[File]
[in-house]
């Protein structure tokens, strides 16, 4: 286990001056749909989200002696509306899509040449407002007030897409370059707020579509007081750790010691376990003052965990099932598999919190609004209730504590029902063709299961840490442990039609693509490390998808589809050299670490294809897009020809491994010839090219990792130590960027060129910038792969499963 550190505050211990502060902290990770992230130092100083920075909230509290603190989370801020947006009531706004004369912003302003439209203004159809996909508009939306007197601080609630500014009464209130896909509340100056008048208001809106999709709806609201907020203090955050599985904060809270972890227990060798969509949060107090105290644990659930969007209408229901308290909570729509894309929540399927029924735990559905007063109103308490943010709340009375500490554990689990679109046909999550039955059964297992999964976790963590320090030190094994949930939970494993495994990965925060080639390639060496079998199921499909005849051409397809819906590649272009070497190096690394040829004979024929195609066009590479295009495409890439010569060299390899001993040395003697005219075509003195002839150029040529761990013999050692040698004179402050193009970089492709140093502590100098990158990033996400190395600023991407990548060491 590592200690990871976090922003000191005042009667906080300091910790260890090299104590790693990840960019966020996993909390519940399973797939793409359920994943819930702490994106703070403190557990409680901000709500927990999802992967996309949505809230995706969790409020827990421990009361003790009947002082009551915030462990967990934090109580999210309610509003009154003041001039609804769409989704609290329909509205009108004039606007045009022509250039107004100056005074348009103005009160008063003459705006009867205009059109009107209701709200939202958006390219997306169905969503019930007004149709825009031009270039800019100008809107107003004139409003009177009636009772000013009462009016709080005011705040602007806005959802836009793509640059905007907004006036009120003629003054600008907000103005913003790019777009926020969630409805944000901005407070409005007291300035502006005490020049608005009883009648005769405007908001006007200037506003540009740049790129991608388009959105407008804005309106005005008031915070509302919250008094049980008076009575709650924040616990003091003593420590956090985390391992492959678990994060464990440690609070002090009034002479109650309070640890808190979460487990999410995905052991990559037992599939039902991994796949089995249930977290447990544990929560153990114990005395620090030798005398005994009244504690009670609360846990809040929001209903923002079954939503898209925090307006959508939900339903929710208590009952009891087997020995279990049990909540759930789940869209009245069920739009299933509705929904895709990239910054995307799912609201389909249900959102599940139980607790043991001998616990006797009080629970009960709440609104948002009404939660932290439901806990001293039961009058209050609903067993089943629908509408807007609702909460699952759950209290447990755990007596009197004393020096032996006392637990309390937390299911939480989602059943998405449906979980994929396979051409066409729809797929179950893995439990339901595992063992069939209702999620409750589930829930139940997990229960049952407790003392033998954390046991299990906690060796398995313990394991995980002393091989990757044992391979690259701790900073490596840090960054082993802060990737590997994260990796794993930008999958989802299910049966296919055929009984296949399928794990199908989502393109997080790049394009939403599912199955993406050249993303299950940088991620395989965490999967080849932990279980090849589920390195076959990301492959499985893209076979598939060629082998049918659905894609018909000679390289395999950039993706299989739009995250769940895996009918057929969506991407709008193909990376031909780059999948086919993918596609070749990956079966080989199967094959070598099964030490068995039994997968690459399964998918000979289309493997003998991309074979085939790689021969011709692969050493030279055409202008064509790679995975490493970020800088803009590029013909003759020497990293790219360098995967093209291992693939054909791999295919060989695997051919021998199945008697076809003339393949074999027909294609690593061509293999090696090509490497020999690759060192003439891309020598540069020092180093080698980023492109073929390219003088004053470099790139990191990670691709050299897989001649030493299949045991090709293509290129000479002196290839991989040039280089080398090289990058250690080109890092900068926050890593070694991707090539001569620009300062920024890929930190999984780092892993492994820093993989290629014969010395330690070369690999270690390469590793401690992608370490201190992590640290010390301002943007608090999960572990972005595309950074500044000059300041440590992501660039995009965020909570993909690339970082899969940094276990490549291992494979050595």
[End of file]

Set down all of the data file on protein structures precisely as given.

[in-house]
């Protein structure tokens, strides 16, 4: 286990001056749909989200002696509306899509040449407002007030897409370059707020579509007081750790010691376990003052965990099932598999919190609004209730504590029902063709299961840490442990039609693509490390998808589809050299670490294809897009020809491994010839090219990792130590960027060129910038792969499963 550190505050211990502060902290990770992230130092100083920075909230509290603190989370801020947006009531706004004369912003302003439209203004159809996909508009939306007197601080609630500014009464209130896909509340100056008048208001809106999709709806609201907020203090955050599985904060809270972890227990060798969509949060107090105290644990659930969007209408229901308290909570729509894309929540399927029924735990559905007063109103308490943010709340009375500490554990689990679109046909999550039955059964297992999964976790963590320090030190094994949930939970494993495994990965925060080639390639060496079998199921499909005849051409397809819906590649272009070497190096690394040829004979024929195609066009590479295009495409890439010569060299390899001993040395003697005219075509003195002839150029040529761990013999050692040698004179402050193009970089492709140093502590100098990158990033996400190395600023991407990548060491 590592200690990871976090922003000191005042009667906080300091910790260890090299104590790693990840960019966020996993909390519940399973797939793409359920994943819930702490994106703070403190557990409680901000709500927990999802992967996309949505809230995706969790409020827990421990009361003790009947002082009551915030462990967990934090109580999210309610509003009154003041001039609804769409989704609290329909509205009108004039606007045009022509250039107004100056005074348009103005009160008063003459705006009867205009059109009107209701709200939202958006390219997306169905969503019930007004149709825009031009270039800019100008809107107003004139409003009177009636009772000013009462009016709080005011705040602007806005959802836009793509640059905007907004006036009120003629003054600008907000103005913003790019777009926020969630409805944000901005407070409005007291300035502006005490020049608005009883009648005769405007908001006007200037506003540009740049790129991608388009959105407008804005309106005005008031915070509302919250008094049980008076009575709650924040616990003091003593420590956090985390391992492959678990994060464990440690609070002090009034002479109650309070640890808190979460487990999410995905052991990559037992599939039902991994796949089995249930977290447990544990929560153990114990005395620090030798005398005994009244504690009670609360846990809040929001209903923002079954939503898209925090307006959508939900339903929710208590009952009891087997020995279990049990909540759930789940869209009245069920739009299933509705929904895709990239910054995307799912609201389909249900959102599940139980607790043991001998616990006797009080629970009960709440609104948002009404939660932290439901806990001293039961009058209050609903067993089943629908509408807007609702909460699952759950209290447990755990007596009197004393020096032996006392637990309390937390299911939480989602059943998405449906979980994929396979051409066409729809797929179950893995439990339901595992063992069939209702999620409750589930829930139940997990229960049952407790003392033998954390046991299990906690060796398995313990394991995980002393091989990757044992391979690259701790900073490596840090960054082993802060990737590997994260990796794993930008999958989802299910049966296919055929009984296949399928794990199908989502393109997080790049394009939403599912199955993406050249993303299950940088991620395989965490999967080849932990279980090849589920390195076959990301492959499985893209076979598939060629082998049918659905894609018909000679390289395999950039993706299989739009995250769940895996009918057929969506991407709008193909990376031909780059999948086919993918596609070749990956079966080989199967094959070598099964030490068995039994997968690459399964998918000979289309493997003998991309074979085939790689021969011709692969050493030279055409202008064509790679995975490493970020800088803009590029013909003759020497990293790219360098995967093209291992693939054909791999295919060989695997051919021998199945008697076809003339393949074999027909294609690593061509293999090696090509490497020999690759060192003439891309020598540069020092180093080698980023492109073929390219003088004053470099790139990191990670691709050299897989001649030493299949045991090709293509290129000479002196290839991989040039280089080398090289990058250690080109890092900068926050890593070694991707090539001569620009300062920024890929930190999984780092892993492994820093993989290629014969010395330690070369690999270690390469590793401690992608370490201190992590640290010390301002943007608090999960572990972005595309950074500044000059300041440590992501660039995009965020909570993909690339970082899969940094276990490549291992494979050595």